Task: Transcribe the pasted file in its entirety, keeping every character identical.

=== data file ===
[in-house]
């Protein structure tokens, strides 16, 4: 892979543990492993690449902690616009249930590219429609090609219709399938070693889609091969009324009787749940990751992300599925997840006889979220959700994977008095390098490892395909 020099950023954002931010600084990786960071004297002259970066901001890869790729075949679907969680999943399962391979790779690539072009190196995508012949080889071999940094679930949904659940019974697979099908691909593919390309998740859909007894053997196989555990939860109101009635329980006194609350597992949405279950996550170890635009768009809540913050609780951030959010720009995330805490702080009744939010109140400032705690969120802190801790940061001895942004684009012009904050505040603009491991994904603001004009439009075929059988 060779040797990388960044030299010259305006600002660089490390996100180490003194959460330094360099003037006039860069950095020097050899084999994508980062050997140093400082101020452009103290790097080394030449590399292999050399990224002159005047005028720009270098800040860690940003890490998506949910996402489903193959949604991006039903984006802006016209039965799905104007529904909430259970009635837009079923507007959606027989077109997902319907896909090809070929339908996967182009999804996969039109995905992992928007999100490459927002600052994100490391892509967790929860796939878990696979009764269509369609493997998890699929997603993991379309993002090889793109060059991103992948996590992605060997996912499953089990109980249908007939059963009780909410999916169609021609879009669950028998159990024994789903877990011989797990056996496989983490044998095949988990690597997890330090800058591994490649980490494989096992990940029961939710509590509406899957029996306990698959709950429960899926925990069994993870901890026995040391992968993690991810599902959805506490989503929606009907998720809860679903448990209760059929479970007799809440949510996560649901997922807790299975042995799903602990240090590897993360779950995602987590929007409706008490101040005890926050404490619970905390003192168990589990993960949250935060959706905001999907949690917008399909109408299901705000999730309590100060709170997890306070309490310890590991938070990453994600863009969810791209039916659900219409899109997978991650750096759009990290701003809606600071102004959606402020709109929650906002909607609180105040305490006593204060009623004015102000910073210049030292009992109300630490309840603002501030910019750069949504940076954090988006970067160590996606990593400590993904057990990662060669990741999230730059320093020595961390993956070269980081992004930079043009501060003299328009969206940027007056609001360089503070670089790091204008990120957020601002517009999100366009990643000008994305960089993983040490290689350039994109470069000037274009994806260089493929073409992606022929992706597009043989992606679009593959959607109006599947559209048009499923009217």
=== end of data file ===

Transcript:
[in-house]
């Protein structure tokens, strides 16, 4: 892979543990492993690449902690616009249930590219429609090609219709399938070693889609091969009324009787749940990751992300599925997840006889979220959700994977008095390098490892395909 020099950023954002931010600084990786960071004297002259970066901001890869790729075949679907969680999943399962391979790779690539072009190196995508012949080889071999940094679930949904659940019974697979099908691909593919390309998740859909007894053997196989555990939860109101009635329980006194609350597992949405279950996550170890635009768009809540913050609780951030959010720009995330805490702080009744939010109140400032705690969120802190801790940061001895942004684009012009904050505040603009491991994904603001004009439009075929059988 060779040797990388960044030299010259305006600002660089490390996100180490003194959460330094360099003037006039860069950095020097050899084999994508980062050997140093400082101020452009103290790097080394030449590399292999050399990224002159005047005028720009270098800040860690940003890490998506949910996402489903193959949604991006039903984006802006016209039965799905104007529904909430259970009635837009079923507007959606027989077109997902319907896909090809070929339908996967182009999804996969039109995905992992928007999100490459927002600052994100490391892509967790929860796939878990696979009764269509369609493997998890699929997603993991379309993002090889793109060059991103992948996590992605060997996912499953089990109980249908007939059963009780909410999916169609021609879009669950028998159990024994789903877990011989797990056996496989983490044998095949988990690597997890330090800058591994490649980490494989096992990940029961939710509590509406899957029996306990698959709950429960899926925990069994993870901890026995040391992968993690991810599902959805506490989503929606009907998720809860679903448990209760059929479970007799809440949510996560649901997922807790299975042995799903602990240090590897993360779950995602987590929007409706008490101040005890926050404490619970905390003192168990589990993960949250935060959706905001999907949690917008399909109408299901705000999730309590100060709170997890306070309490310890590991938070990453994600863009969810791209039916659900219409899109997978991650750096759009990290701003809606600071102004959606402020709109929650906002909607609180105040305490006593204060009623004015102000910073210049030292009992109300630490309840603002501030910019750069949504940076954090988006970067160590996606990593400590993904057990990662060669990741999230730059320093020595961390993956070269980081992004930079043009501060003299328009969206940027007056609001360089503070670089790091204008990120957020601002517009999100366009990643000008994305960089993983040490290689350039994109470069000037274009994806260089493929073409992606022929992706597009043989992606679009593959959607109006599947559209048009499923009217």